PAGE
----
The internet is surely the most important development in telecommunications of all time, but the technology of the internet is the result of a whole series of steps driven both by demand and regulations. That will be just as true in the future as it has been up to now.
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Looking at demand trends, the internet of the future will be made up of the same elements as it is today, but in a different -- even radical -- mix of fiber deployment, edge hosting and content delivery networks (CDNs). The next transformation will change what operators use to build the infrastructure, how services are delivered and how it will ensure the future internet matches expectations.
First, the foundation of the future internet will be a vastly increased use of fiber optic cable, particularly of agile optics. Of all the layers of networking, only the physical-layer fiber network actually reduces operations cost with increased deployment. That's because improved fiber connectivity reduces failures and congestion that higher Open Systems Interconnection layers have to handle. Improved fiber connectivity will be used in the future to simplify the design of those higher layers. Obviously, fiber is in use today, but the future internet will shift Capex decisively in favor of fiber technology.
Router experts know that as much as 85% of router code is dedicated to computing data paths, both in the normal state and in response to faults or congestion. Additional fiber capacity could eliminate congestion, even when it's associated with sudden bursts of traffic, like streaming video. Additional fiber routes could ensure every connection has multiple alternative paths. And if a good path around a failure could be substituted quickly, network availability would be much better.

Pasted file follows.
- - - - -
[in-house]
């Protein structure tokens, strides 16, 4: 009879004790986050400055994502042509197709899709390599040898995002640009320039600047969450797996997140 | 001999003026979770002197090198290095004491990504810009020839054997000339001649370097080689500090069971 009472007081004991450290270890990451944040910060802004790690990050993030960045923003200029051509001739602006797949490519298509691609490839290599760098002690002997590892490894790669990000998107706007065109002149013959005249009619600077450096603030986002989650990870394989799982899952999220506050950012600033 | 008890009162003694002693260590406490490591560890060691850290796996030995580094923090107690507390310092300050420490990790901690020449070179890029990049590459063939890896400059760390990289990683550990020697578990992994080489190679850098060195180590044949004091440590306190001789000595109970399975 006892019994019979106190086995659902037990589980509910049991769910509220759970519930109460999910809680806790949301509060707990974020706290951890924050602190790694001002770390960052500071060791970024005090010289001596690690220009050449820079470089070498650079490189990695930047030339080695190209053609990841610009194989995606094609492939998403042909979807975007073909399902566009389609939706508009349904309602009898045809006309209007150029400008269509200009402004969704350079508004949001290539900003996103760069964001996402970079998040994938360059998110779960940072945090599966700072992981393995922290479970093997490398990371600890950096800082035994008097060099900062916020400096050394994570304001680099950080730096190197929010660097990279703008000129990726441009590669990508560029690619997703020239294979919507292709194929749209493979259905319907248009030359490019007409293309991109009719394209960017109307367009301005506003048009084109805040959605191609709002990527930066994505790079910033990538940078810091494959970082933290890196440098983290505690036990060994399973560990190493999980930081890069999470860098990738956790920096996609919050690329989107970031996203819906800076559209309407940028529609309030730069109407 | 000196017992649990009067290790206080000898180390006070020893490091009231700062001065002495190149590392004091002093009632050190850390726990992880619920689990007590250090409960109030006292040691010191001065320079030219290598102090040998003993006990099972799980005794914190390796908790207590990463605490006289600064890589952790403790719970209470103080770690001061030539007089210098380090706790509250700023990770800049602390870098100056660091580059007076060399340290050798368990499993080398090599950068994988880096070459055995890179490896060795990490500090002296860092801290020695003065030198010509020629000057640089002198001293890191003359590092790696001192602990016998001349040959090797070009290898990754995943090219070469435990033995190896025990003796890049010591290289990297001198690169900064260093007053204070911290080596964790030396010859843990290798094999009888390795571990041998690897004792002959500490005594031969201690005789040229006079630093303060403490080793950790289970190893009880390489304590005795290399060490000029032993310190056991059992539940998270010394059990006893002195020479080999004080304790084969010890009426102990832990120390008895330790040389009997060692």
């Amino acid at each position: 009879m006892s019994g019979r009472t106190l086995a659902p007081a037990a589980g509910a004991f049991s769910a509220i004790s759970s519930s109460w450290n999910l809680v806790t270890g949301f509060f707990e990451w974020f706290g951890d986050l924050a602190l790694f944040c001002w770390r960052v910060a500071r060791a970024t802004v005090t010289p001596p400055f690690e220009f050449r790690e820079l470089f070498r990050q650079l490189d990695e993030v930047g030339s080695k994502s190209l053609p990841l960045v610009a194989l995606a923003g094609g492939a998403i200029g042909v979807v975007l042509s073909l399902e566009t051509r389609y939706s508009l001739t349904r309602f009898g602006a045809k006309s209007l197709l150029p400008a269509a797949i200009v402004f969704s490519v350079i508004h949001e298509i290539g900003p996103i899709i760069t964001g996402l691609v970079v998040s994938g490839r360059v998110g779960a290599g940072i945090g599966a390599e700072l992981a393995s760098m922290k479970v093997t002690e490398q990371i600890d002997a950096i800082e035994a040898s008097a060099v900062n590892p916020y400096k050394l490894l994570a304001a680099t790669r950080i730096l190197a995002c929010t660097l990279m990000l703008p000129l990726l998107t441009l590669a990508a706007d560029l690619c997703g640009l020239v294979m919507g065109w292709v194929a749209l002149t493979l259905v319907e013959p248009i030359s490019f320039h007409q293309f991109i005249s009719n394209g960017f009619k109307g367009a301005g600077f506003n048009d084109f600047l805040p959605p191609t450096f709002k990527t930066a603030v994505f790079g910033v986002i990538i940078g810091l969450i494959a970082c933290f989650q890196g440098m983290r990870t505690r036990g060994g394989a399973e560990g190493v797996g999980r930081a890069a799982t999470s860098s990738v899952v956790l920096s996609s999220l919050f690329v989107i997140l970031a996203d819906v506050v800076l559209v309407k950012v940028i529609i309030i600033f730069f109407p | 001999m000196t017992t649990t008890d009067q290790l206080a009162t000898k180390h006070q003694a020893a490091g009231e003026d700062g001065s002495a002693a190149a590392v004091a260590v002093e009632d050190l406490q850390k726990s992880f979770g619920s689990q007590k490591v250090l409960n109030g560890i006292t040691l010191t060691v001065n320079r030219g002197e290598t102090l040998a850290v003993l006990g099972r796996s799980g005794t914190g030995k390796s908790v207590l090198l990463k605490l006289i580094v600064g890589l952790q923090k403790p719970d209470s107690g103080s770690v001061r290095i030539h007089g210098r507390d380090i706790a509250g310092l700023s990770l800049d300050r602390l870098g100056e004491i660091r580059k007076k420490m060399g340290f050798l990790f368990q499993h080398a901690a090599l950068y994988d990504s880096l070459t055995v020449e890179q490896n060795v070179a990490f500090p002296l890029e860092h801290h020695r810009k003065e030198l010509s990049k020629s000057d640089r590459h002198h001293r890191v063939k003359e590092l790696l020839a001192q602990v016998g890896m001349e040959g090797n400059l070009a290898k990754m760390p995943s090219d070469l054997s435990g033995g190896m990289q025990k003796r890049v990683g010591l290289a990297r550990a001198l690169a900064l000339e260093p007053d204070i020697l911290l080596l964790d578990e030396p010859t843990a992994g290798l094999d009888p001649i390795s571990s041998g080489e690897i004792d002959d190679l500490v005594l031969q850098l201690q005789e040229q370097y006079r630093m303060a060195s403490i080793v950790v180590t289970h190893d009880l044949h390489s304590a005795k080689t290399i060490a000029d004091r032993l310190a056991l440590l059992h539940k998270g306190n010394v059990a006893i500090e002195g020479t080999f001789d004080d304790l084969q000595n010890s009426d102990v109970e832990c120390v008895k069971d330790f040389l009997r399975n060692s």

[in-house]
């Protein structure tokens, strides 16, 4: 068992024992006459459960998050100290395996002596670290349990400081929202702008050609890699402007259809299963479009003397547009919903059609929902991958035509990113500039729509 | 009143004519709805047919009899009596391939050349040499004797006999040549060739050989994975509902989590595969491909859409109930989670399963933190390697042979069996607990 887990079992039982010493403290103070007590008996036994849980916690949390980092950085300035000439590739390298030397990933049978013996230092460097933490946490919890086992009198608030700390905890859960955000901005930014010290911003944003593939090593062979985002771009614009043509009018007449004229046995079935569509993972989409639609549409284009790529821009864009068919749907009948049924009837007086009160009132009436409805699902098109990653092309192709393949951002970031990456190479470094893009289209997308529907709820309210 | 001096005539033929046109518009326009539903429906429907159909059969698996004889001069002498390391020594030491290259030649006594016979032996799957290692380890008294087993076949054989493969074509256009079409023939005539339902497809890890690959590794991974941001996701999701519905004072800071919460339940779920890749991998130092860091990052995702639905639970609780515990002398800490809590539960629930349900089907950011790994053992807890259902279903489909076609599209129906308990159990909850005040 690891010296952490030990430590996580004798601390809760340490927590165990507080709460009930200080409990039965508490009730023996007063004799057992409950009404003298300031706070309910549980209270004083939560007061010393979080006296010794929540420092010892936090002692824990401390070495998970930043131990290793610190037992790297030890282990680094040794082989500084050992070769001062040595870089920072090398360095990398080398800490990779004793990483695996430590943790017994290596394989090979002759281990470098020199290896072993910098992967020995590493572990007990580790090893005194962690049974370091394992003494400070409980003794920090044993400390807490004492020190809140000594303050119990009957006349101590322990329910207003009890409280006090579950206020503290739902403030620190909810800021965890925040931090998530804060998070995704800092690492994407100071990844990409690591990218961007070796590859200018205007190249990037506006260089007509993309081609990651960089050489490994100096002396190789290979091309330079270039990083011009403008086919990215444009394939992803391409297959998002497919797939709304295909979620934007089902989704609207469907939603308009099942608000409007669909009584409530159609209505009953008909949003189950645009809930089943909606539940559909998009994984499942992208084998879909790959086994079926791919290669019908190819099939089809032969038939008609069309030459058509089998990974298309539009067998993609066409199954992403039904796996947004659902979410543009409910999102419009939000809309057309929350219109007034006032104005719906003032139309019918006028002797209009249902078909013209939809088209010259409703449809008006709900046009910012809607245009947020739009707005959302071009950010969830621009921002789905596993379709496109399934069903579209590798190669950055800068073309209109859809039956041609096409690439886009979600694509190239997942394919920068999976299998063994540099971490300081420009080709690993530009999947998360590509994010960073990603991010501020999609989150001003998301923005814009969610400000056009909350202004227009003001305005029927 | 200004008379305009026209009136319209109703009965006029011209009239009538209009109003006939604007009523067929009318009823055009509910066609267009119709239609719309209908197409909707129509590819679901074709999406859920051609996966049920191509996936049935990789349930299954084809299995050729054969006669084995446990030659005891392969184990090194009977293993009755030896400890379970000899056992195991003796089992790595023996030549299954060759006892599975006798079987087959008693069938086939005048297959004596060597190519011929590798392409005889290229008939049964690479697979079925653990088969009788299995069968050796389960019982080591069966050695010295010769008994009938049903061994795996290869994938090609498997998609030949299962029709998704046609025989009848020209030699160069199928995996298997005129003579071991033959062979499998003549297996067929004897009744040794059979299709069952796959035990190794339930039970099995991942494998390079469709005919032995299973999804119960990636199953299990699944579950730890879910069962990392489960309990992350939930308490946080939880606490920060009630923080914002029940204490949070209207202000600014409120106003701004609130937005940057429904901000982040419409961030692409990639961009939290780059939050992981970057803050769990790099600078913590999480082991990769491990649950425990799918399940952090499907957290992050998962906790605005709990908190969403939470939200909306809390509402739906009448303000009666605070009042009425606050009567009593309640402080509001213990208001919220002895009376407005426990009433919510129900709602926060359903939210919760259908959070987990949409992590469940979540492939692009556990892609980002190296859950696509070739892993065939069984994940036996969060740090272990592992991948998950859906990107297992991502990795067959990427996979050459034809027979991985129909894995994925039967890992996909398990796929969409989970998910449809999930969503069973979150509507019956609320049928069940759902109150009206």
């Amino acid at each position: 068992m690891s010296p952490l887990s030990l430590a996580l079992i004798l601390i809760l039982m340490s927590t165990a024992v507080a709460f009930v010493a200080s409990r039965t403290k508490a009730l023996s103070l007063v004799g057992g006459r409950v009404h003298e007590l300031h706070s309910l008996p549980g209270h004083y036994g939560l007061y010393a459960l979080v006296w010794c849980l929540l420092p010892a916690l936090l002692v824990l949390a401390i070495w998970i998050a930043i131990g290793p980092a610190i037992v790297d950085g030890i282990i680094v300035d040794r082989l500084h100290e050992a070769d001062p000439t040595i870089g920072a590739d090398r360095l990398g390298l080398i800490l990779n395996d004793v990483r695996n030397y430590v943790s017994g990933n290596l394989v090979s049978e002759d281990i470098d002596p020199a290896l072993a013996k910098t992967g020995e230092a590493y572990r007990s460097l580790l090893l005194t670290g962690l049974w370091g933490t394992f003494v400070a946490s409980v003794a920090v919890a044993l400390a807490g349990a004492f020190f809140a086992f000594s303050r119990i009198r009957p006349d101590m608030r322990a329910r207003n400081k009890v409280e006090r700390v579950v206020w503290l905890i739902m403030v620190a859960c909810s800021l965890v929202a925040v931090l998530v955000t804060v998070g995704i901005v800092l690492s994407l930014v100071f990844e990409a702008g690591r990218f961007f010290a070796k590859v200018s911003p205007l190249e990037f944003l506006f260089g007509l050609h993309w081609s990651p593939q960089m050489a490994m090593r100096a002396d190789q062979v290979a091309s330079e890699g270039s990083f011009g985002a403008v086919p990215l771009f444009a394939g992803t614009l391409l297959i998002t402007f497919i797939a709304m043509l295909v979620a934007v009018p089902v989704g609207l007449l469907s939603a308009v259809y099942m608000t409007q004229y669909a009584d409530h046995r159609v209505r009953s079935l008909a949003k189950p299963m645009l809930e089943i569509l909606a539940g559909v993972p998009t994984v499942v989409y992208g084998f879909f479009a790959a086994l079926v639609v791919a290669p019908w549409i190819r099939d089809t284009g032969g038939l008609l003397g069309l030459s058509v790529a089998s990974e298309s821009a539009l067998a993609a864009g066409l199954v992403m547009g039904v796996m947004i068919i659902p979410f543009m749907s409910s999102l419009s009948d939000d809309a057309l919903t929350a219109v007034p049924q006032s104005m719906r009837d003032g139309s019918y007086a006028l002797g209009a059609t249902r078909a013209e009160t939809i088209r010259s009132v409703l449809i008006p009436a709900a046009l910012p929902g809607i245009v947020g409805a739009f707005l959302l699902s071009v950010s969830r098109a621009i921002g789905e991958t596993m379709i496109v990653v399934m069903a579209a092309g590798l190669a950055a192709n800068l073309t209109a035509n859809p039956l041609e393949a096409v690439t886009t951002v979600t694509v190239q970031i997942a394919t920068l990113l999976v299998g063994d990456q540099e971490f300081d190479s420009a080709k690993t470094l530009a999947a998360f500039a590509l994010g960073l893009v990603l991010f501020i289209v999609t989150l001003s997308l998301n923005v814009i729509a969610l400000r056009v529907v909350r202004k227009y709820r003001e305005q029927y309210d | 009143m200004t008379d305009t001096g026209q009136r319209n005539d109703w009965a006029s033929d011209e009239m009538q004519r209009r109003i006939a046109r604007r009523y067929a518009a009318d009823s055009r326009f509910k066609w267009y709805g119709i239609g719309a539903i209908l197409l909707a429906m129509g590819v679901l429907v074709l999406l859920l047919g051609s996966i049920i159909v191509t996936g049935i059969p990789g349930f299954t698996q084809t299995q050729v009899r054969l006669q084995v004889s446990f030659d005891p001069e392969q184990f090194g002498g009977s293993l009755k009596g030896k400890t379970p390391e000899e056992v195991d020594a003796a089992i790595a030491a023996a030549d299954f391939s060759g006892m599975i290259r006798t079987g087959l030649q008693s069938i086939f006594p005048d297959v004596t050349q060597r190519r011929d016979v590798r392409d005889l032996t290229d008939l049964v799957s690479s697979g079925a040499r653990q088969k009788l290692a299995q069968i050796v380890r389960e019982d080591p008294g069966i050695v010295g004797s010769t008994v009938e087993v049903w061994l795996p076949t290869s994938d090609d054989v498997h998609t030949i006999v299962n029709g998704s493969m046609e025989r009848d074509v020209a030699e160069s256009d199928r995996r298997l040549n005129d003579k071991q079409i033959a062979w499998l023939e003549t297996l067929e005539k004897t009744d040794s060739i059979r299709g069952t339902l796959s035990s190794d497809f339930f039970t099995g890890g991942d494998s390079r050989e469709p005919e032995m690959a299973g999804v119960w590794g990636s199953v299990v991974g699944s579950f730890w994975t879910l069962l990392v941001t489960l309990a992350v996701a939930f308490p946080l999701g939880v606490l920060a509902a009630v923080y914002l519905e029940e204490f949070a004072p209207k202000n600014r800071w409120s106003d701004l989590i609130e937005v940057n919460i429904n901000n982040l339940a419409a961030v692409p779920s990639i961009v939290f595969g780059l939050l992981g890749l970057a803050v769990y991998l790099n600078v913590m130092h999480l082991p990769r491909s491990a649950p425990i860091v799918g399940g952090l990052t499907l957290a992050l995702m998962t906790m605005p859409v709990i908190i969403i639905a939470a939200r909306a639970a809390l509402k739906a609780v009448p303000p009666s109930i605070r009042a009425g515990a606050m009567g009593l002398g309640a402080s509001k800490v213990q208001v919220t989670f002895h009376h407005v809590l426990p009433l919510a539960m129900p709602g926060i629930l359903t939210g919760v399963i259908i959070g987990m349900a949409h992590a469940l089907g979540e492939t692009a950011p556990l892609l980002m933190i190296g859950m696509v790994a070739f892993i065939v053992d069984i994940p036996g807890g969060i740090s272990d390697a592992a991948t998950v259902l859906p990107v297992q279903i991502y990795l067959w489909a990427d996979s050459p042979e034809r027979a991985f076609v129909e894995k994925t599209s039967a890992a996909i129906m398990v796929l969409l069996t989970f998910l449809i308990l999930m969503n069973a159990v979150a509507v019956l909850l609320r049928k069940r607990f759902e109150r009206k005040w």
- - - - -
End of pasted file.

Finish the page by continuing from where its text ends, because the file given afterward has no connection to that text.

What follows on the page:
In addition, all of this could be done without adding network management costs. In fact, they could be reduced. Suppose we had a resilient optical network that never reported a path failure. We could then eliminate handling those failures at the electrical level, which means eliminating the cost of the devices and their operations. This could cut the cost of network management by 60% or more, according to a CIMI Corp. survey of tier-one through tier-three global network operators. Operators are already pursuing this approach to relieve their profit-per-bit pressure, and the future internet will rely on optical agility.
Edge hosting enables event processing
Future internet deployment will also include a lot more hosting at the edge of the network. Operators recognize the over-the-top (OTT) players are earning better profits than operators for selling experiences by connecting those experiences. Some operators have already entered the OTT market through acquisitions, but the big changes in the internet's hosting model will come when internet of things (IoT) and event processing open the opportunity to sell services that rely on hosting at the network edge.
Event processing means doing something when a specific trigger condition is recognized. You can view today's online ordering processes as event-processing applications, but IoT introduces events from machine-generated conditions.